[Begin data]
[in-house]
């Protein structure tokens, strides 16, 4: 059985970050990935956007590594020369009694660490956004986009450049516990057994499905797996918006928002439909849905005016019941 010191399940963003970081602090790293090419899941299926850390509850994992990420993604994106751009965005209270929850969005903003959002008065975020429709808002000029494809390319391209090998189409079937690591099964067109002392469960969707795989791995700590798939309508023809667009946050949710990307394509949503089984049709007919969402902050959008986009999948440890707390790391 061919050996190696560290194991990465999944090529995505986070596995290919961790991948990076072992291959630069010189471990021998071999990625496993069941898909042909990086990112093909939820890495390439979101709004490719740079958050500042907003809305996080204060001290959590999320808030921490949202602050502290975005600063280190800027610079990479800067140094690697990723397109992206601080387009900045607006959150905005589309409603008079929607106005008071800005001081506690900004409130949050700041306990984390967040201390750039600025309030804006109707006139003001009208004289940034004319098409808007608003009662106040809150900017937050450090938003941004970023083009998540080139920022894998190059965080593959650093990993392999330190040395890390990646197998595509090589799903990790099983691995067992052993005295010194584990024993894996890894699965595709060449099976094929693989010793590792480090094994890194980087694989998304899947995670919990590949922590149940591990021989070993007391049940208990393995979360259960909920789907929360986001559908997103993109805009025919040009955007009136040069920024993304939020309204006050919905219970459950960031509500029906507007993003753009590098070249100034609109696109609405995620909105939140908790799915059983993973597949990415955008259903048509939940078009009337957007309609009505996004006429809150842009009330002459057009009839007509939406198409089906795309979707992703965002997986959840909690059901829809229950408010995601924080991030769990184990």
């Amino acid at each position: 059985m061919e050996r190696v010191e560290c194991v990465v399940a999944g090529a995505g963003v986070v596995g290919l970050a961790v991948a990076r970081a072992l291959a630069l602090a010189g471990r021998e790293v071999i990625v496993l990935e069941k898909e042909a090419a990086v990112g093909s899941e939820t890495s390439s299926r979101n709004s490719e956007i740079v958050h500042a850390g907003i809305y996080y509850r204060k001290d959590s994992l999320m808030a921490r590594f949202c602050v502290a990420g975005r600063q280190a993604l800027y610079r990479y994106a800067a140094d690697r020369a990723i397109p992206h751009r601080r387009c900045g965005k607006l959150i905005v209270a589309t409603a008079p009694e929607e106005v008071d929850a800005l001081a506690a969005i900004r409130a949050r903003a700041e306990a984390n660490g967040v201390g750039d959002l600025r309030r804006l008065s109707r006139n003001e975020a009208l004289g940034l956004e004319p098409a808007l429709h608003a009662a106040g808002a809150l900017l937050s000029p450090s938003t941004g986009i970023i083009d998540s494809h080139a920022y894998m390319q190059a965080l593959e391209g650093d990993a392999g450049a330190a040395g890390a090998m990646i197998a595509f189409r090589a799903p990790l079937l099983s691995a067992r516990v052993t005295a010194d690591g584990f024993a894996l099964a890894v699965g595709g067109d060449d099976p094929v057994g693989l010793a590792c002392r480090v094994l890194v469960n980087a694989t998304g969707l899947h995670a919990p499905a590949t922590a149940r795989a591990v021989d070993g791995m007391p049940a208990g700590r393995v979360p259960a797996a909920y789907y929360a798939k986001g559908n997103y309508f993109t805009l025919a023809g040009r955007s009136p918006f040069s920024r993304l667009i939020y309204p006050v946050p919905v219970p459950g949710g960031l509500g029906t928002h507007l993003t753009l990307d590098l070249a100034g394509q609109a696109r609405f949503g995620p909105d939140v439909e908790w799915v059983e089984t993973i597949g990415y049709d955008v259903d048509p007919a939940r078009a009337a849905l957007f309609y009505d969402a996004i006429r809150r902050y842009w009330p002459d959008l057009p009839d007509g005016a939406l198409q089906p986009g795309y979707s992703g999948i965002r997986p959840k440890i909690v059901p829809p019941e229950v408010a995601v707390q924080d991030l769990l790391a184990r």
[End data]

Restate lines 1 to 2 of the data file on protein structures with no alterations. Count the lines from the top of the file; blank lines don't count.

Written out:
[in-house]
């Protein structure tokens, strides 16, 4: 059985970050990935956007590594020369009694660490956004986009450049516990057994499905797996918006928002439909849905005016019941 010191399940963003970081602090790293090419899941299926850390509850994992990420993604994106751009965005209270929850969005903003959002008065975020429709808002000029494809390319391209090998189409079937690591099964067109002392469960969707795989791995700590798939309508023809667009946050949710990307394509949503089984049709007919969402902050959008986009999948440890707390790391 061919050996190696560290194991990465999944090529995505986070596995290919961790991948990076072992291959630069010189471990021998071999990625496993069941898909042909990086990112093909939820890495390439979101709004490719740079958050500042907003809305996080204060001290959590999320808030921490949202602050502290975005600063280190800027610079990479800067140094690697990723397109992206601080387009900045607006959150905005589309409603008079929607106005008071800005001081506690900004409130949050700041306990984390967040201390750039600025309030804006109707006139003001009208004289940034004319098409808007608003009662106040809150900017937050450090938003941004970023083009998540080139920022894998190059965080593959650093990993392999330190040395890390990646197998595509090589799903990790099983691995067992052993005295010194584990024993894996890894699965595709060449099976094929693989010793590792480090094994890194980087694989998304899947995670919990590949922590149940591990021989070993007391049940208990393995979360259960909920789907929360986001559908997103993109805009025919040009955007009136040069920024993304939020309204006050919905219970459950960031509500029906507007993003753009590098070249100034609109696109609405995620909105939140908790799915059983993973597949990415955008259903048509939940078009009337957007309609009505996004006429809150842009009330002459057009009839007509939406198409089906795309979707992703965002997986959840909690059901829809229950408010995601924080991030769990184990």